The Irish in America

Kilmichael Roots


In 2009 I visited with Father Jerry Cremin of Kilmichael Parish in County Cork.  He shared some records he had on my family.  Two of my great-great-grandfathers (John Regan and Patrick Foley) left the parish in 1864 and came to the United States.  Father Cremin’s descriptions of the history and the landscape of Kilmichael were enlightening and entertaining.

View from Kilmichael Ambush memorial, County Cork (2009, Regan McCormack)

When I saw this search topic that brought someone to The Irish in America –  Irish immigrants able to read and write? – I immediately thought of my visit with Father Cremin.  Census data from when John Regan settled in the U.S. shows that he was unable to read or write.  Father Cremin told me that this was not unusual for a man from Kilmichael in the mid-19th century.  He continued to say that John Regan most likely didn’t even speak English, let alone read or write it, when he left Kilmichael.

John Regan

I am a bit embarrassed admit that I had not even considered that any of my ancestors were Irish speakers, but it stands to reason.  Perhaps John Regan never gained command of the English language.  “Old Johnny Regan” is remembered by his grandchildren as a somewhat gruff man, who didn’t seem that interested in young children.

Patrick Foley, who also came from Kilmichael, was literate.  My grandma always told me that her grandfather Foley received his education in a hedge school in County Cork.  In the U.S., Patrick Foley was active in township government and held offices in the Ancient Order of Hibernians and St. Patrick’s Benevolent Society.  My grandma seemed proud of her grandfather, but she would say that the Foleys thought they were better than everyone else.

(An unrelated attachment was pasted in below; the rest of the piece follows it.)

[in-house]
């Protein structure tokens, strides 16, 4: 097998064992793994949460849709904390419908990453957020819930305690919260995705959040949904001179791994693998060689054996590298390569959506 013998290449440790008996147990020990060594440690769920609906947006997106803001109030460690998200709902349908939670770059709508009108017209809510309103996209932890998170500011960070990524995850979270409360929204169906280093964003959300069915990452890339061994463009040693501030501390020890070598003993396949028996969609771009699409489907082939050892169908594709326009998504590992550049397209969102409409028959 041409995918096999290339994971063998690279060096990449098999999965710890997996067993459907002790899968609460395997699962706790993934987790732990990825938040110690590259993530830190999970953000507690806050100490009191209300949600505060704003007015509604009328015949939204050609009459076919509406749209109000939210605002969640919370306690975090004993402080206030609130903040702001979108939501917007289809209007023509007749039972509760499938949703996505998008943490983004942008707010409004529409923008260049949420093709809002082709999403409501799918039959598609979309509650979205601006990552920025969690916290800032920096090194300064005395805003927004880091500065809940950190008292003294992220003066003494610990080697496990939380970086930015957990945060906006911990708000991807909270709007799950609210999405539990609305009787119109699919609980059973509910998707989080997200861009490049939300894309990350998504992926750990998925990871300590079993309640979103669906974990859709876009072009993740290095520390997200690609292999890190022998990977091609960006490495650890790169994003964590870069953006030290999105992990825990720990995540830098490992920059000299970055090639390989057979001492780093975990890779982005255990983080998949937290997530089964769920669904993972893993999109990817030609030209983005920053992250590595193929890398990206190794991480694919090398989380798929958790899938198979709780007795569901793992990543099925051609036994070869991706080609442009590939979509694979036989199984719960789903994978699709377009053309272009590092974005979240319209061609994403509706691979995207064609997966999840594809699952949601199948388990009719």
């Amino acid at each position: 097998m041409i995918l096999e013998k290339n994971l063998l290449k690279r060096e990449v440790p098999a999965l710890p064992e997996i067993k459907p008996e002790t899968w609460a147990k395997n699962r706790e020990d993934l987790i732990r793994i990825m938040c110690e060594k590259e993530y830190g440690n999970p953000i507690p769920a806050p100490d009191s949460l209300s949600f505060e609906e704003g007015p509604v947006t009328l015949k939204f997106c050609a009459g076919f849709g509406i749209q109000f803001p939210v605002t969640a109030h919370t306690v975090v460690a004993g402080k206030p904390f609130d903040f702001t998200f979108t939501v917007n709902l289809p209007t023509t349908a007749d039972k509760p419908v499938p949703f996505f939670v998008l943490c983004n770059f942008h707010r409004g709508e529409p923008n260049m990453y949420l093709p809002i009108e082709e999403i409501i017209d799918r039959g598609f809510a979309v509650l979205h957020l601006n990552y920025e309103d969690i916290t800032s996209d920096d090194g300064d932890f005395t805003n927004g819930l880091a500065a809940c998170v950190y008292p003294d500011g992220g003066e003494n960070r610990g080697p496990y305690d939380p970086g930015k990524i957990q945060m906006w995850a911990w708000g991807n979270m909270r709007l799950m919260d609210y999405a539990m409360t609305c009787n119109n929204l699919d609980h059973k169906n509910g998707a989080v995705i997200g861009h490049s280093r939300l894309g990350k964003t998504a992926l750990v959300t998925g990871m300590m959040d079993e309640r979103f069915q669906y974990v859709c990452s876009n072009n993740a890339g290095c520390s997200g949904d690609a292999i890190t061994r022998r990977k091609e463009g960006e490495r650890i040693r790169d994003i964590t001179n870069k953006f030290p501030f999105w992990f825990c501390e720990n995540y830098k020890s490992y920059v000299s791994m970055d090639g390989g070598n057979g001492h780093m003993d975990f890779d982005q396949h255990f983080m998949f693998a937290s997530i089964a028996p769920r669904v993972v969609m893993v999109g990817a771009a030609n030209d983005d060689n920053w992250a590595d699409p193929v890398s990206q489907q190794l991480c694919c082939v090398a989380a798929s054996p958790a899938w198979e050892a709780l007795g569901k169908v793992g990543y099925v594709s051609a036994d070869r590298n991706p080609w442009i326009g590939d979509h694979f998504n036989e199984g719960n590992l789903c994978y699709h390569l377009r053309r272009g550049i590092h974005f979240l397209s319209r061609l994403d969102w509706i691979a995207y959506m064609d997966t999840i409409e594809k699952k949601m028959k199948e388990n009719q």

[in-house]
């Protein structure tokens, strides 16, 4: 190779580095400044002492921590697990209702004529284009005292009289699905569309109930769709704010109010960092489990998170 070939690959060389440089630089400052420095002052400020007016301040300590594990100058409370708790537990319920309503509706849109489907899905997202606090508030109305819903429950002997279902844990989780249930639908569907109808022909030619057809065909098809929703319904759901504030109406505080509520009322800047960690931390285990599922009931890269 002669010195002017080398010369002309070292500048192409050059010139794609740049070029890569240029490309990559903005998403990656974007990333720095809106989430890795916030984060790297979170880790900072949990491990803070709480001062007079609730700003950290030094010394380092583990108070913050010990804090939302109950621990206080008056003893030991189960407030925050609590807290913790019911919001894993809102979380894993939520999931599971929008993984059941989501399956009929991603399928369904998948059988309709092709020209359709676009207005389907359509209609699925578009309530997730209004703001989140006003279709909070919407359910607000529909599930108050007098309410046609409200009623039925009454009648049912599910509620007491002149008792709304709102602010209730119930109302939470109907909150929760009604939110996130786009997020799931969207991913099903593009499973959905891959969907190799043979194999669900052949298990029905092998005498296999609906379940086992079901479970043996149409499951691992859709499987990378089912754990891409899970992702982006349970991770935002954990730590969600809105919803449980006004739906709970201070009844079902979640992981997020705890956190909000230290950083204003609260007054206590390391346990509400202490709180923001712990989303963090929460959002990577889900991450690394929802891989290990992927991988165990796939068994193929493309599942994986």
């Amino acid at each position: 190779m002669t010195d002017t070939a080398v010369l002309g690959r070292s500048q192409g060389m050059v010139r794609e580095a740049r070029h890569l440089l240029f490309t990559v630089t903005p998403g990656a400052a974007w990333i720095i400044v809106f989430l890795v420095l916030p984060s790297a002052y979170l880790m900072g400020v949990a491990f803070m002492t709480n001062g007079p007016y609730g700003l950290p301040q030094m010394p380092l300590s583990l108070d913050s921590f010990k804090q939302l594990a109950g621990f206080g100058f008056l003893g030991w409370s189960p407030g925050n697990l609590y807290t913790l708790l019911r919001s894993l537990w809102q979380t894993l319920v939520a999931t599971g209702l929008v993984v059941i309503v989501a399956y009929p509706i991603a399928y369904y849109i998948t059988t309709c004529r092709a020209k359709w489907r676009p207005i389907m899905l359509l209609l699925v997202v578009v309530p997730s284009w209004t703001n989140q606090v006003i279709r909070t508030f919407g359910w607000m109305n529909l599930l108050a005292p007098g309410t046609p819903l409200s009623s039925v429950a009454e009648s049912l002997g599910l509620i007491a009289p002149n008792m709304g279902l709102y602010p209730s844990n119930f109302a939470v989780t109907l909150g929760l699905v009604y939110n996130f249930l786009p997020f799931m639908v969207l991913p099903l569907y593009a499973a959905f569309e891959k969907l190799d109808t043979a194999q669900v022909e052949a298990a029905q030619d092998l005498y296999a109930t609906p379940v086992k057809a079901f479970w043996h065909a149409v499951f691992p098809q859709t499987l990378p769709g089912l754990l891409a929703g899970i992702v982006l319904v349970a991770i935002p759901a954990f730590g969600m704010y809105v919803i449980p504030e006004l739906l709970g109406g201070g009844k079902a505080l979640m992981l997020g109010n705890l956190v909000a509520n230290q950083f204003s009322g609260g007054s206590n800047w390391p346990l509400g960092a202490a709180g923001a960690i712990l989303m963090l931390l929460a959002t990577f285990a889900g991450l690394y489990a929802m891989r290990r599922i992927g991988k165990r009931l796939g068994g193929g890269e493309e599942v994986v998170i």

Patrick Foley

I have a book with Patrick Foley’s  name in gold on the cover, O’Halloran’s History of Ireland.  I am not sure of the exact origin of the book, but I suspect he acquired it while living in New Hampshire, after emigration.  Perhaps it was connected to his participation with the St. Patrick’s Benevolent Society or AOH.  Has anyone else seen this book?  Let me know by leaving a comment!

Last week a couple more search topics appeared on the list:

  • Regan family Kilmichael
  • Foley Macroom

I wish the person who searched for these items would have left a comment…maybe we are talking about the same families!  Click here to read about the first generation of Foleys and Regans born in the United States.

Happy St. Patrick’s Day to you all!


Author: Aine

I live in Saint Paul, Minnesota. My heritage pretty much covers the map of Ireland: great-great-grandparents from Cork (Crowley, Foley, Regan), a great-great-grandmother from Clare (Quinn), a great-great-grandfather from Fermanagh (McMahon) and his wife's parents from Mayo (McAndrew), a great-grandmother from Connemara (Hannon) married to my great-grandfather from Laois (McCormack), great-grandparents from Sligo (Flannery), and a great-grandmother from Kildare (Hill). All of those people ended up in Minnesota, where my four grandparents were born. Three and four generations after my people left Ireland for America, I retain all Irish heritage. So much for the melting pot...

14 thoughts on “Kilmichael Roots

  1. I have been researching the Shea family from Kilmichael parish and have discovered a Michael Shea married to a Norry Buckly in 1841. They had 9 children – the first three were baptised in Coolroe and the last 6 nine Inchigeela. I think my Great Grandfather was their first child Daniel Shea. I cannot be certain about this but Norry Buckly was probably from Moneycusker born in 1825 to Denis Buckly and Mary Filey.


    Barbara Cantwell
    Dublin, Ireland

  2. I just happened to come to this site, and hope maybe someone might have information on a relation from the County Cork area. My gr gr grandfather was James Daniel Holland and he was born approx. 1837 or 1839 in what is considered Johnstown, Kilmichael, County Cork. I do not know if I received this correctly; it was from a cemetery registry in the state of Nevada. If there are any relations to this gentleman here in Ireland, I would surely be pleased to hear from you 🙂 Thank you and have a blessed day!!